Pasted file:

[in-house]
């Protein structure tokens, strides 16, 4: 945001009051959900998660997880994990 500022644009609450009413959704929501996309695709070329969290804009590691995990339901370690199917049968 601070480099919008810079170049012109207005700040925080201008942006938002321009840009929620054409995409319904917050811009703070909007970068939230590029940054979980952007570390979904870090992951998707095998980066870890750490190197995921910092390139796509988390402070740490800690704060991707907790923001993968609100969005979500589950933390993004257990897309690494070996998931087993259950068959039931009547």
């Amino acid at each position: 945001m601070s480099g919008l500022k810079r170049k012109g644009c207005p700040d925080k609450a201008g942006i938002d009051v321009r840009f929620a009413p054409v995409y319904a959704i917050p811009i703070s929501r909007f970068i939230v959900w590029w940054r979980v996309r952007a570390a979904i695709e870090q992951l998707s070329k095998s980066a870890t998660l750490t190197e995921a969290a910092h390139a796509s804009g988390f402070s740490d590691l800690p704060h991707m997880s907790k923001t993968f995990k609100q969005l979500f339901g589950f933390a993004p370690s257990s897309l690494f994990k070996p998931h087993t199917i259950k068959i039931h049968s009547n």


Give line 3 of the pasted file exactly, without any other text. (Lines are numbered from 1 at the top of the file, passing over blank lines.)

């Amino acid at each position: 945001m601070s480099g919008l500022k810079r170049k012109g644009c207005p700040d925080k609450a201008g942006i938002d009051v321009r840009f929620a009413p054409v995409y319904a959704i917050p811009i703070s929501r909007f970068i939230v959900w590029w940054r979980v996309r952007a570390a979904i695709e870090q992951l998707s070329k095998s980066a870890t998660l750490t190197e995921a969290a910092h390139a796509s804009g988390f402070s740490d590691l800690p704060h991707m997880s907790k923001t993968f995990k609100q969005l979500f339901g589950f933390a993004p370690s257990s897309l690494f994990k070996p998931h087993t199917i259950k068959i039931h049968s009547n």